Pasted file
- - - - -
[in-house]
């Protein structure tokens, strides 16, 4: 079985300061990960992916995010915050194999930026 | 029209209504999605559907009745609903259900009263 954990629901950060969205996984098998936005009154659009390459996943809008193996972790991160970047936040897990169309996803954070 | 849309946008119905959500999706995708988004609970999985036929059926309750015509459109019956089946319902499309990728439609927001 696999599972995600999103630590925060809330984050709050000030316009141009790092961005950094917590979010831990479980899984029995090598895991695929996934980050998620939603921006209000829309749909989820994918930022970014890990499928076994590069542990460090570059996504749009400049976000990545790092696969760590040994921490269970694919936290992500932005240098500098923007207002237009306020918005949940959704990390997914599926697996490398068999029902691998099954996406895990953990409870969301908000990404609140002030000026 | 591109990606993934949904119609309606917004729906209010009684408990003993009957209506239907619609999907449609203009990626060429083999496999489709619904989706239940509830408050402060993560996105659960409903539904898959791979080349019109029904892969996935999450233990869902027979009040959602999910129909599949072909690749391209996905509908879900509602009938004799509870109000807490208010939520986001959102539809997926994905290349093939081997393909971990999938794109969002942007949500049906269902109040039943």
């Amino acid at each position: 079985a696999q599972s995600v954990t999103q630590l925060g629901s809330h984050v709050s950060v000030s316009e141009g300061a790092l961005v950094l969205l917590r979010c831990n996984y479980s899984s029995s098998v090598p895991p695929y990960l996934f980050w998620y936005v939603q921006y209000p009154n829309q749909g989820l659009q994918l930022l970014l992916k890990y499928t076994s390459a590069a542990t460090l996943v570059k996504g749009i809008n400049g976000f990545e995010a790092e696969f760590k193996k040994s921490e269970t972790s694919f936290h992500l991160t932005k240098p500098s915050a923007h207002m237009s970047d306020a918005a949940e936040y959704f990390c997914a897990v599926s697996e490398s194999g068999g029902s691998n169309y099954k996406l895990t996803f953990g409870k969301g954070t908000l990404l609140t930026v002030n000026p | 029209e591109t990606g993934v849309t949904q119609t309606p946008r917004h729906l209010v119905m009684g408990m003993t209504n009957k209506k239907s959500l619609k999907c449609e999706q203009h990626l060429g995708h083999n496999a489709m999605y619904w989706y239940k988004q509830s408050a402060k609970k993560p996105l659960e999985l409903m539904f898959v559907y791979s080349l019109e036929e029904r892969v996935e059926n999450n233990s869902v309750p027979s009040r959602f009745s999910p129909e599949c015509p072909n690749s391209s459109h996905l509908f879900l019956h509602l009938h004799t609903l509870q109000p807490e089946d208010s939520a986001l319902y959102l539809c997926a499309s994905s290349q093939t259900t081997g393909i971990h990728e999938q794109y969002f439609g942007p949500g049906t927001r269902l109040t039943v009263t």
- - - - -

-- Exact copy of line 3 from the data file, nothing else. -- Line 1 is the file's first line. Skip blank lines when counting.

């Amino acid at each position: 079985a696999q599972s995600v954990t999103q630590l925060g629901s809330h984050v709050s950060v000030s316009e141009g300061a790092l961005v950094l969205l917590r979010c831990n996984y479980s899984s029995s098998v090598p895991p695929y990960l996934f980050w998620y936005v939603q921006y209000p009154n829309q749909g989820l659009q994918l930022l970014l992916k890990y499928t076994s390459a590069a542990t460090l996943v570059k996504g749009i809008n400049g976000f990545e995010a790092e696969f760590k193996k040994s921490e269970t972790s694919f936290h992500l991160t932005k240098p500098s915050a923007h207002m237009s970047d306020a918005a949940e936040y959704f990390c997914a897990v599926s697996e490398s194999g068999g029902s691998n169309y099954k996406l895990t996803f953990g409870k969301g954070t908000l990404l609140t930026v002030n000026p | 029209e591109t990606g993934v849309t949904q119609t309606p946008r917004h729906l209010v119905m009684g408990m003993t209504n009957k209506k239907s959500l619609k999907c449609e999706q203009h990626l060429g995708h083999n496999a489709m999605y619904w989706y239940k988004q509830s408050a402060k609970k993560p996105l659960e999985l409903m539904f898959v559907y791979s080349l019109e036929e029904r892969v996935e059926n999450n233990s869902v309750p027979s009040r959602f009745s999910p129909e599949c015509p072909n690749s391209s459109h996905l509908f879900l019956h509602l009938h004799t609903l509870q109000p807490e089946d208010s939520a986001l319902y959102l539809c997926a499309s994905s290349q093939t259900t081997g393909i971990h990728e999938q794109y969002f439609g942007p949500g049906t927001r269902l109040t039943v009263t």